The Center for Education Reform Finds Multiple Shortcomings in New Stanford Research Study on Charter School Performance

According to Jeanne Allen, President of Washington, DC-based Center for Education Reform, “No matter how well intentioned, CREDO report is not charter school performance gospel.”

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(PRWEB) June 25, 2013

The Center for Education Reform (CER), the nation’s leading advocate for substantive and structural change to K-12 education, today criticized a new study by Stanford University’s Center for Research on Education Outcomes (CREDO), taking issue with flawed CREDO findings that purport to show the performance of charter schools in the United States.

The new CREDO report, an update of one previously issued in June 2009, is again extremely weak in its methodology and alarming in its conclusions, according to Jeanne Allen, founder and president, CER.

“No matter how well-intentioned, the CREDO research is not charter school performance gospel,” said Allen. “Similar to its failed 2009 effort, this CREDO study is based on stacking mounds of state education department data into an analytical process that is decidedly lacking in rigor.”

Added Allen: “The extrapolation of state-by-state data is a worthy exercise, but hardly the foundation upon which to set forth sweeping national solutions, when there is no consensus on the problems.”

Allen, a leader in the education reform movement for nearly two decades, explained that CREDO’s misguided attempt to make comparisons of student success across state lines ignores the reality behind the widely varying state assessments that make such alignment impossible.

Joining Allen in voicing criticisms of the CREDO report was David Hardy, CEO, Boys Latin of Philadelphia.

“As someone who has seen firsthand the power of charter schools to transform student lives, I crave credible studies of school performance,” said Hardy of Boys Latin. “It is simply not credible of CREDO though to claim it is primarily the closure of certain low-performing schools that leads to better academic metrics for the entire charter school sector. School closure is a tool that should always be available, but it is not a long-term strategy for serving students.”

According to Allen of CER, as lacking as CREDO’s research is, its policy prescriptions are even more troubling. For instance, CREDO’s plan to address what it concludes is uneven student achievement in charters is lacking in any experience in how state policies are written and how they impact actual schools and students.

“At the Center for Education Reform, we follow a simple premise: all schools, including charter schools, must be held accountable,” said Allen. “The path to accountability must start with strong charter school laws, with multiple and independent charter school authorizers and tools in place to hold charters to the highest academic and operational standards.”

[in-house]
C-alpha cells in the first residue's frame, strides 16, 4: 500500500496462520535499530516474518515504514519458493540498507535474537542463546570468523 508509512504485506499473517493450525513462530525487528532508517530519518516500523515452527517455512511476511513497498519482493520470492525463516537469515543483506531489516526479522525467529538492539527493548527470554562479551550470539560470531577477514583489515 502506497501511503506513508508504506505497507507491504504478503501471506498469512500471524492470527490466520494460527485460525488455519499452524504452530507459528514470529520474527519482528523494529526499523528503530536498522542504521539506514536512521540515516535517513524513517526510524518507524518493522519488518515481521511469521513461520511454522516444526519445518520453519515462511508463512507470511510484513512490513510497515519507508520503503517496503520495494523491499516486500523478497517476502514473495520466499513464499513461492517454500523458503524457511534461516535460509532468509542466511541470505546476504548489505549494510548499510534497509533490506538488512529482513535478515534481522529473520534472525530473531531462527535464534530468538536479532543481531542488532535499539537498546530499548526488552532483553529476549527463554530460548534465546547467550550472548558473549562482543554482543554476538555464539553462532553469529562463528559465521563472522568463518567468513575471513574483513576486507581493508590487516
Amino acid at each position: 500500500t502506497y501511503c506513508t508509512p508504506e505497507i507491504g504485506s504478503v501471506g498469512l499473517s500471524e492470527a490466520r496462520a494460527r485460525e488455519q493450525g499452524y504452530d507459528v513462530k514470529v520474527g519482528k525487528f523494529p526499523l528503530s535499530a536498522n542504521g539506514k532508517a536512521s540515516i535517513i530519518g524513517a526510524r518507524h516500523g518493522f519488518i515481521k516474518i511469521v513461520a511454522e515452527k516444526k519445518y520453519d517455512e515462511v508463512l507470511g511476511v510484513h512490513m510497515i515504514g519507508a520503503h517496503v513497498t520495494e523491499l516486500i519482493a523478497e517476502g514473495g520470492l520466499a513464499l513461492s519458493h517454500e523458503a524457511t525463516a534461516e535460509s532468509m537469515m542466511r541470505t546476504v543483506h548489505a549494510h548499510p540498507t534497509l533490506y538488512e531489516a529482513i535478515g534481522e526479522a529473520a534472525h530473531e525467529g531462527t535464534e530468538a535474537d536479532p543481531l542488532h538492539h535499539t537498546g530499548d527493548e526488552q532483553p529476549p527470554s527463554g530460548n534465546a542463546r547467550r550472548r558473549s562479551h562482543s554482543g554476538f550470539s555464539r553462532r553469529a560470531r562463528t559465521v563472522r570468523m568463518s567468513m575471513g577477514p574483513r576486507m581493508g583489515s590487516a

About the Center for Education Reform: Our nation’s economic future depends on the successful creation of new, available school choices that break the mold of conventional education. Such competitive forces have continued to yield dramatic improvements in achievement among students of every income level. The Center for Education Reform helped launch this movement in 1993, and continues to be the leading voice and advocate for lasting, substantive and structural education reform in the U.S. The Center was founded with a simple, but ambitious, guiding principle: to restore excellence to education by bridging the gap between policy and practice such that great ideas are put into action. To learn more, visit http://www.edreform.com

About Boys Latin of Philadelphia: Boys’ Latin of Philadelphia Charter School, a college preparatory high school, serves qualified boys of diverse backgrounds who live in the City of Philadelphia. Boys’ Latin offers its students a rigorous contemporary/classical education that prepares them for college matriculation and sets high standards for achievement, character development, and age appropriate conduct. The school has created a self-selected group of young men who value academic success, hard work, and the development of their intellectual, moral, social, creative, and athletic potential. Boys’ Latin is a school where young men prepare to become leaders through challenging coursework within a supportive environment. Our curriculum blends liberal arts, classical studies, and state-of-the-art technology as we cultivate world citizens for the twenty-first century. To learn more, visit http://www.boyslatin.org.


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